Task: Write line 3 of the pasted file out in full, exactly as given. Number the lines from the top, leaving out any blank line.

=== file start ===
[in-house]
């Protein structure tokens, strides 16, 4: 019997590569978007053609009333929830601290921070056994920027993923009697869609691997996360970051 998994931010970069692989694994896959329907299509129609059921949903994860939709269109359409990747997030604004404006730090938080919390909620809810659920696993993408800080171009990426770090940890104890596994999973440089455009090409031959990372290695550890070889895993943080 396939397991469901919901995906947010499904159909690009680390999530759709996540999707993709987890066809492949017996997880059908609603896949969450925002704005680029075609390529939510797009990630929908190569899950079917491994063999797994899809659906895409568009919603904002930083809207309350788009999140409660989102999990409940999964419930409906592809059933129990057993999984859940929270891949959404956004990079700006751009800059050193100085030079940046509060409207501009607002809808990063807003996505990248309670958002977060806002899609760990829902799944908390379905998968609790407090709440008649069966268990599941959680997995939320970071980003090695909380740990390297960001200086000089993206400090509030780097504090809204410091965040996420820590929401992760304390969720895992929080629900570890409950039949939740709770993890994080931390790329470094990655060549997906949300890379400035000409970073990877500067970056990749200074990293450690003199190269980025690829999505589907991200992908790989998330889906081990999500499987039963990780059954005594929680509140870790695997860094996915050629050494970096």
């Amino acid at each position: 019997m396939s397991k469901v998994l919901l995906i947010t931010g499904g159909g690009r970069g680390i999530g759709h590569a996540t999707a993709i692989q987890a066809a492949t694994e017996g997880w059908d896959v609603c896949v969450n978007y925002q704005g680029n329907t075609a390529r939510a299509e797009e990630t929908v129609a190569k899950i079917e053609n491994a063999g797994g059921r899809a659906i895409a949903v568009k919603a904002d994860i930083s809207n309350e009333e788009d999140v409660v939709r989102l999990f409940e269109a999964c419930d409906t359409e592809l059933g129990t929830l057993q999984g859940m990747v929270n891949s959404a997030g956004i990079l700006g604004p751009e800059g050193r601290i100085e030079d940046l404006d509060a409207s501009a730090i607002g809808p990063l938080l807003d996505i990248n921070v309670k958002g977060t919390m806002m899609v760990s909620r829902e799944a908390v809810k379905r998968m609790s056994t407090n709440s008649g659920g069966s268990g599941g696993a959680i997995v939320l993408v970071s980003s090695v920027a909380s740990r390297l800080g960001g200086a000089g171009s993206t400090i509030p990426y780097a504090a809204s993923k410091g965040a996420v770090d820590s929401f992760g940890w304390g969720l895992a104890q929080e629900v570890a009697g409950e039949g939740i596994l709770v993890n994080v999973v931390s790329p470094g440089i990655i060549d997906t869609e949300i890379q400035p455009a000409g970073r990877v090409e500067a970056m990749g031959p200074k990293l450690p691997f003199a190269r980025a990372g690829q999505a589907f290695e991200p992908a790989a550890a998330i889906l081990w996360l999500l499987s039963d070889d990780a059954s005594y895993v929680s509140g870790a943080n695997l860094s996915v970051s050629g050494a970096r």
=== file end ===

């Amino acid at each position: 019997m396939s397991k469901v998994l919901l995906i947010t931010g499904g159909g690009r970069g680390i999530g759709h590569a996540t999707a993709i692989q987890a066809a492949t694994e017996g997880w059908d896959v609603c896949v969450n978007y925002q704005g680029n329907t075609a390529r939510a299509e797009e990630t929908v129609a190569k899950i079917e053609n491994a063999g797994g059921r899809a659906i895409a949903v568009k919603a904002d994860i930083s809207n309350e009333e788009d999140v409660v939709r989102l999990f409940e269109a999964c419930d409906t359409e592809l059933g129990t929830l057993q999984g859940m990747v929270n891949s959404a997030g956004i990079l700006g604004p751009e800059g050193r601290i100085e030079d940046l404006d509060a409207s501009a730090i607002g809808p990063l938080l807003d996505i990248n921070v309670k958002g977060t919390m806002m899609v760990s909620r829902e799944a908390v809810k379905r998968m609790s056994t407090n709440s008649g659920g069966s268990g599941g696993a959680i997995v939320l993408v970071s980003s090695v920027a909380s740990r390297l800080g960001g200086a000089g171009s993206t400090i509030p990426y780097a504090a809204s993923k410091g965040a996420v770090d820590s929401f992760g940890w304390g969720l895992a104890q929080e629900v570890a009697g409950e039949g939740i596994l709770v993890n994080v999973v931390s790329p470094g440089i990655i060549d997906t869609e949300i890379q400035p455009a000409g970073r990877v090409e500067a970056m990749g031959p200074k990293l450690p691997f003199a190269r980025a990372g690829q999505a589907f290695e991200p992908a790989a550890a998330i889906l081990w996360l999500l499987s039963d070889d990780a059954s005594y895993v929680s509140g870790a943080n695997l860094s996915v970051s050629g050494a970096r």